Homeland Season 3, Episode 4 “Game On” (2013; d. David Nutter)
Hey, Nutter, what’s up? Thanks for the Supernatural pilot. Going on 12 seasons now, you set it up real good. I have now watched up until Season 5 of Homeland. Honestly, I was so sick of the Brody family that I was ready for them to GO. It was such a relief when they exited the stage because the soap opera in that house – romances and psych wards and sex in laundry rooms – like, come on, who is this show for, and what is it about. Lots of bipolar drama, too, which, frankly, I am surprised I can sit through.
Homeland Season 3, Episode 5 “Yoga Play” (2013; d. Clark Johnson)
I loved the “yoga play.” You know why? Because anything to do with tradecraft taps into my black Special Ops heart. Also: QUINN. Who is now my favorite character and basically why I am still watching.
Homeland Season 3, Episode 6 “Still Positive” (2013; d. Lesli Linka Glatter)
Pretty horrifying murder in this one. I am amazed that this man was able to enter the country. I know a couple of people who work border patrol and those folks do not mess around. Sometimes the “cliffhanger race against the clock” nature of Homeland gets on my nerves.
Homeland Season 3, Episode 7 “Gerontion” (2013; d. Carl Franklin)
Shaun Toub is perfect in his role: a complex and yet also very simple man. Demons. Lots of fear. Trying to save his ass. It makes any scene he appears in a powder keg. OH QUINN I LOVE YOU SO.
Homeland Season 3, Episode 8 “A Red Wheelbarrow” (2013; d. Seith Mann)
I loved this episode for its title alone. Also this whole thing seemed a little far-fetched and quite a gamble: Let’s lock Carrie up in a psych ward, “out” her as bipolar, in the hopes that her vulnerability will make the enemy come forward to recruit her so she can get Intel. Whaddya know, it worked!
Homeland Season 3, Episode 9 “One Last Thing” (2013; d. Jeffrey Reiner)
God, now Brody is hooked on heroin. This poor man. But I’m ready for him to leave.
Appropriate Adult, Part 1 (2011; d. Julian Jerrold)
I heard this mentioned in conversation somewhere, can’t remember where, and everyone was raving about it. It sounded right up my alley, so I watched. It’s incredible. Emily Watson, a brand new social worker, is hired as an “appropriate adult” to assist in criminal proceedings against a husband-wife serial-killing team. It’s a notorious real-life case, and the killings themselves haunt me: that house, that couple, the back yard … it’s horrifying. Dominic West, nearly unrecognizable with his short curly hair, is disgusting and yet emotional and charming, just like the real-life guy apparently was. And Emily Watson gets sucked into the web.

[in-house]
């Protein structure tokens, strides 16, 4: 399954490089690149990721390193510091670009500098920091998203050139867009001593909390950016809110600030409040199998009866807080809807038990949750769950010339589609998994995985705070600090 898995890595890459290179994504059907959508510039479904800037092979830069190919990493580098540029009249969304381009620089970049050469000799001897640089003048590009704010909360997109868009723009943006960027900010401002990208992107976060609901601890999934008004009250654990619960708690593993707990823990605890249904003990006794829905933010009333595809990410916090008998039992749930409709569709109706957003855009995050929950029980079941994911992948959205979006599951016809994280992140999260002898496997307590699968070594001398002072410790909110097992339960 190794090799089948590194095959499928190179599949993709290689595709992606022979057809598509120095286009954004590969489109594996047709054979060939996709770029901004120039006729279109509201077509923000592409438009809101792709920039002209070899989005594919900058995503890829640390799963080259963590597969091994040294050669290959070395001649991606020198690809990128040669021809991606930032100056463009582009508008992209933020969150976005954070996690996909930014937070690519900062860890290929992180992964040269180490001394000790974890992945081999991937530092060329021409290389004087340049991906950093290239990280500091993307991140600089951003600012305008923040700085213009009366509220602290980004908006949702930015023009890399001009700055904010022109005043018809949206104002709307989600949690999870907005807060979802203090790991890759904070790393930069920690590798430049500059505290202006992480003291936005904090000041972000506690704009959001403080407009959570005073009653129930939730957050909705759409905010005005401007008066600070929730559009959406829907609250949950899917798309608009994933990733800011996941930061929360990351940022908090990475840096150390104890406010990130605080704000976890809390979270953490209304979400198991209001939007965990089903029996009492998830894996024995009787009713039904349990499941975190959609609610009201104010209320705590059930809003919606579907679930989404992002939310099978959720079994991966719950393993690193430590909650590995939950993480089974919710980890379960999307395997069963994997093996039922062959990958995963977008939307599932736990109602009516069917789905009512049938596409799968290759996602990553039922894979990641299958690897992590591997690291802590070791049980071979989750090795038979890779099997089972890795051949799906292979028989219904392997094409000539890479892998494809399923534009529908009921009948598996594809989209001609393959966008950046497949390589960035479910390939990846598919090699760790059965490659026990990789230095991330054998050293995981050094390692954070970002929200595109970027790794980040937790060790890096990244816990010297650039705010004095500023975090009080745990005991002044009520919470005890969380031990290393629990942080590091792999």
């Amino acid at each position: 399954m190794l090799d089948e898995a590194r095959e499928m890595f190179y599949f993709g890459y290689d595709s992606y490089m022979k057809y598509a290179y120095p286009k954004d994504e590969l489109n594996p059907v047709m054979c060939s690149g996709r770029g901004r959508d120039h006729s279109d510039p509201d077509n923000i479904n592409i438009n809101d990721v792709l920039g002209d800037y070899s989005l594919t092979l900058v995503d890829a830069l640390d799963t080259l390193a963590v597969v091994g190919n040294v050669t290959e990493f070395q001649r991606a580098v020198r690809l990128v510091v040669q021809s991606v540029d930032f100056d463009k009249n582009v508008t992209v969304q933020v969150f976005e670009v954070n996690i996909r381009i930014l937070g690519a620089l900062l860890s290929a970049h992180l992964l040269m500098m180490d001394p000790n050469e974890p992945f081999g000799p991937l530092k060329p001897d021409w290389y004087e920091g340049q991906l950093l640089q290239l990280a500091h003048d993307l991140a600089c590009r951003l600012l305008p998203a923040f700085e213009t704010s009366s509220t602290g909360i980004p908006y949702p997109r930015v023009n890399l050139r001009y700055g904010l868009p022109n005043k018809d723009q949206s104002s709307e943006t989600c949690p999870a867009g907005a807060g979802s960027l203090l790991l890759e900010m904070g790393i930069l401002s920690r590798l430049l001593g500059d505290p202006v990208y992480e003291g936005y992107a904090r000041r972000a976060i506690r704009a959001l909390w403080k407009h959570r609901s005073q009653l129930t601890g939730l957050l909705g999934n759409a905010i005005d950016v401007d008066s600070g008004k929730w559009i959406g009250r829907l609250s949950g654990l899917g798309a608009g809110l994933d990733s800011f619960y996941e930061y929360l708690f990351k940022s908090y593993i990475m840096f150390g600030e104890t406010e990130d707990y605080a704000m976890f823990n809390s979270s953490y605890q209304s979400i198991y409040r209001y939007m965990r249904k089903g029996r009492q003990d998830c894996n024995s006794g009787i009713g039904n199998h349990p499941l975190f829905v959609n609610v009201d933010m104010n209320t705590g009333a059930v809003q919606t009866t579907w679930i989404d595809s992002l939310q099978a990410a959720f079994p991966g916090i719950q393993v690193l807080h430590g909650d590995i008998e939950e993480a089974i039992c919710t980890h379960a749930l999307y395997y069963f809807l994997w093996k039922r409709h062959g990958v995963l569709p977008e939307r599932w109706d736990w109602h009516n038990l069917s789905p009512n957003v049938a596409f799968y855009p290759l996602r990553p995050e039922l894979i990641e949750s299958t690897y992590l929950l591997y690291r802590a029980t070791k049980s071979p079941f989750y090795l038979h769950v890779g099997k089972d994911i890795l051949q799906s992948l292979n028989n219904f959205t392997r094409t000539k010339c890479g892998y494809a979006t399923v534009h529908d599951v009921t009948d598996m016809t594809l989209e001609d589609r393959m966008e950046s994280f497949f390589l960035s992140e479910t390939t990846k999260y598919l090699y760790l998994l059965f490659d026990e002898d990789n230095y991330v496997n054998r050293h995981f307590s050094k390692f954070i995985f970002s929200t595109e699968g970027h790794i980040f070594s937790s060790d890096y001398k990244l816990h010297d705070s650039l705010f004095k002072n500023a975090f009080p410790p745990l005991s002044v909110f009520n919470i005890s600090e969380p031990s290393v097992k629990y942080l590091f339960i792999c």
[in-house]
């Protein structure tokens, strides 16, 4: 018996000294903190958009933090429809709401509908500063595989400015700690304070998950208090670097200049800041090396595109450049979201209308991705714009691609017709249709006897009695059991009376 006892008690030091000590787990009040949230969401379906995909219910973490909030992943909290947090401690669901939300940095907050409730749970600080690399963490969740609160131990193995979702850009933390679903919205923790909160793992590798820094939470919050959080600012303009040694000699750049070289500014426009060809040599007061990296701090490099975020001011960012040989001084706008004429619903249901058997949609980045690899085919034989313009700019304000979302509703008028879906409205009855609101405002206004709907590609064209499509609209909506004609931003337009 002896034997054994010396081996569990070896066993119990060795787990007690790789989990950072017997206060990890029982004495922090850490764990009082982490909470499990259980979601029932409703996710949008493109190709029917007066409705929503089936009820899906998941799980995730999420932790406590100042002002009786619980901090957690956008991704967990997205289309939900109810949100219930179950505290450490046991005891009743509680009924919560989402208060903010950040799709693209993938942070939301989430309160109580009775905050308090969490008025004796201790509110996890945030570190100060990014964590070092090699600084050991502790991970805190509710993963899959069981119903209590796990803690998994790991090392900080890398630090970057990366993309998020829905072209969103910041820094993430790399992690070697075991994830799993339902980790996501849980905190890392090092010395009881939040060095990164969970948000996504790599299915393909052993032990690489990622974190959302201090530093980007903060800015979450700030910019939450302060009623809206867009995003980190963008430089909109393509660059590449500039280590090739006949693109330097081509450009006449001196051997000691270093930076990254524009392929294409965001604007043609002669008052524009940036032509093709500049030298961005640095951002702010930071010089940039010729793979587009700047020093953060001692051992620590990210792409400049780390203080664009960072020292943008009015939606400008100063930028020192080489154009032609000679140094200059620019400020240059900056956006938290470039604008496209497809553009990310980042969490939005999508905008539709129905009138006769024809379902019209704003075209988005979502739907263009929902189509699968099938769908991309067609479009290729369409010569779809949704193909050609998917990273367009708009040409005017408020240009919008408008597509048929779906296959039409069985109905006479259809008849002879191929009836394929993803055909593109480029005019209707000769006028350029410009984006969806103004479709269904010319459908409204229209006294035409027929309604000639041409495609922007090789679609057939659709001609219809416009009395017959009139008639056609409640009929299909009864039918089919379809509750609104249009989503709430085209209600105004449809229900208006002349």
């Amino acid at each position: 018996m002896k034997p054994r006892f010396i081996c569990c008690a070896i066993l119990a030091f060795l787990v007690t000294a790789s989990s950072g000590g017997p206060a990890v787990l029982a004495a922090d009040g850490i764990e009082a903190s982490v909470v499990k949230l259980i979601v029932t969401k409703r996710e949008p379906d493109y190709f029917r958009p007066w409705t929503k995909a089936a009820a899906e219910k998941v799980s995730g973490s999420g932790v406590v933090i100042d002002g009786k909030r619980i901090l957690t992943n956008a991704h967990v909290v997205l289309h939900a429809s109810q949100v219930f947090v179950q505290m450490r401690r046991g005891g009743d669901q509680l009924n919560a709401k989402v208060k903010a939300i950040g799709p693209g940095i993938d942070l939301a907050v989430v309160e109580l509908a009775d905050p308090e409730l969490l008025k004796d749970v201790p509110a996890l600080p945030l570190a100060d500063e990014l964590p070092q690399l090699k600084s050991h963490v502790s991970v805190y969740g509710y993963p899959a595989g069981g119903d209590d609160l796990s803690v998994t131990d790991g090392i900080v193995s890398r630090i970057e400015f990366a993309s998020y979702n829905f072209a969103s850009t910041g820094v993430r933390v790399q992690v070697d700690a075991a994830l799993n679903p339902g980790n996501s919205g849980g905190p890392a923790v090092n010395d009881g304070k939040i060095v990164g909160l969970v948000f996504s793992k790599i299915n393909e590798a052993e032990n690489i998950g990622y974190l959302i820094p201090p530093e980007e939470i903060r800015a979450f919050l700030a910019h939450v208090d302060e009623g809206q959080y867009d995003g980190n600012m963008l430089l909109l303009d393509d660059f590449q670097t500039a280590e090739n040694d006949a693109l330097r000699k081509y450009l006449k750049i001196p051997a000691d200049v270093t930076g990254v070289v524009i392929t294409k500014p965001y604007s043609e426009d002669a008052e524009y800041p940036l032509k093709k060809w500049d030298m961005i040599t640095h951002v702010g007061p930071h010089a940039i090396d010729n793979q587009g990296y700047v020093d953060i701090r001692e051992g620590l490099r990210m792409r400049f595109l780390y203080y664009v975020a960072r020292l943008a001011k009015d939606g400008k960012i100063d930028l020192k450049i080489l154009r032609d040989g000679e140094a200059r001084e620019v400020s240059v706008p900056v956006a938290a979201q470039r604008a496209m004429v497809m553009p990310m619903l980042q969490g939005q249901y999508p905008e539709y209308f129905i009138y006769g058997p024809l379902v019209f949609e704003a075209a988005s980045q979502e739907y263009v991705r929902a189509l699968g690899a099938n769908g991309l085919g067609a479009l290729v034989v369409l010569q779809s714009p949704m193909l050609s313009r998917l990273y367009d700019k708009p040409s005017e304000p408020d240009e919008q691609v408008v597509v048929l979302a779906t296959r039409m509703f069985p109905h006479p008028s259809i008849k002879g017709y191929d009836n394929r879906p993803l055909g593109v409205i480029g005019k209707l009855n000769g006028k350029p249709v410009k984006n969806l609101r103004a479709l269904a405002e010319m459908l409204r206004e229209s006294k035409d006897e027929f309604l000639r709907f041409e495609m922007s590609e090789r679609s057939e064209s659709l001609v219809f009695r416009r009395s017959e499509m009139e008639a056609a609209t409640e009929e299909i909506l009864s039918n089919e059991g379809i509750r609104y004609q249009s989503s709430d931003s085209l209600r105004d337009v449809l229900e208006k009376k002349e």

Appropriate Adult, Part 2 (2011; d. Julian Jerrold)
It was a mini-series so it was wrapped up in two episodes. I started getting very uncomfortable when she started visiting him in prison, and they started corresponding. Lines blurred. Plus, the bipolar husband. Bipolar is a theme in television/movies right now. Well, good for them. It’s my LIFE.
Homeland Season 3, Episode 10 “Good Night” (2013; d. Keith Gordon)
I’m alllllllll about Quinn.
Homeland Season 3, Episode 11 “Big Man in Tehran” (2013; d. Daniel Monacan)
Craziness in Tehran. Again, seems like a far-fetched plan. To embed Brody to … why not Special Forces? That’s their gig. But Brody does the job. Messily with an ashtray. In the dude’s office. How to extract him? Well, of COURSE he won’t be extracted. Quinn would have snuck out like a cat burglar because he is, in general, invisible, like all snipers are.
July and Half of August (2015; d. Brandeaux Tourville)
My own movie, screened in Brooklyn!
They Drive By Night (1940; d. Raoul Walsh)
George Raft and Humphrey Bogart (pre-Casablanca Bogart, when Raft was the much bigger star) play truck-driving brothers, on the circuit, doing dangerous night-time routes with truck-loads of fruit, in desperate times that makes them push themselves to the limit. Driving with no sleep, etc. Gritty and realistic. And then enter Ida Lupino. The following year she would co-star (again with Bogart) in High Sierra and she became a star. And it was her performance in They Drive By Night that got everyone’s attention. And it still is an attention-getter, particularly the final scene when she takes the stand in the courtroom. Listen, you’ve probably heard about that scene. It’s very famous. And if you haven’t heard about it, now perhaps you will, because it’s talked about all the time. It is a great GREAT piece of acting, completely wiping out all of the stuff that came before. She is on another level with what she is doing in that scene. It’s still terrifying.
Homeland Season 3, Episode 12 “The Star” (2013; d. Lesli Linka Glatter)
Pretty awful execution scene. But why she loves Brody is still a mystery to me.
The Conjuring 2 (2016; d. James Wan)
Jen and I saw the first one together (she’s my go-to friend for terrifying movies. We have a blast) so I took her to the press screening. I loved the first one, mainly because of the depth of the performances of Patrick Wilson and Vera Farmiga. In general, not a fan of the latter, but this feels like a role she has really embraced, down to the rings, the body language, the hair, everything. Great character. And Elvis Presley (or at least his music) is featured in not one, not two, but THREE scenes!!
Homeland Season 4, Episode 1 “The Drone Queen” (2014; d. Lesli Linka Glatter)
The entire season should be titled “Clusterfuck.” With a major MAJOR “Inappropriate Sexual Relationship Is a Massive UNDERSTATEMENT” arc. I couldn’t wait until that one was over because I CRINGED.
Homeland Season 4, Episode 2 “Trylon and Perisphere” (2014; d. Keith Gordon)
Fascinating episode split up in two parallel stories: Carrie being unable to deal with her daughter. Her sister is a fucking SAINT. And then Quinn, holed up in a motel, bonding with his landlady, getting drunk, and having sex. He’s looking for a way out. The landlady is very overweight, and I loved that the show didn’t make a big deal out of it and – more crucial – did not make it look like Quinn was “slumming.” She was a person. With an adorable haircut, nobody’s fool, and kind of blown away that this was happening to her. It’s like she fears if she blinks he’ll vanish. And of course he will. But not for one second did I get the feeling that Quinn needed drunk-goggles to fuck her – even though theirs is a drinking relationship. What he really saw in her was a sympathetic listener, a way station, an emissary from the normal world, a fun drinking partner, and someone to fantasize about who had nothing to do with Pakistan/Intelligence/Death.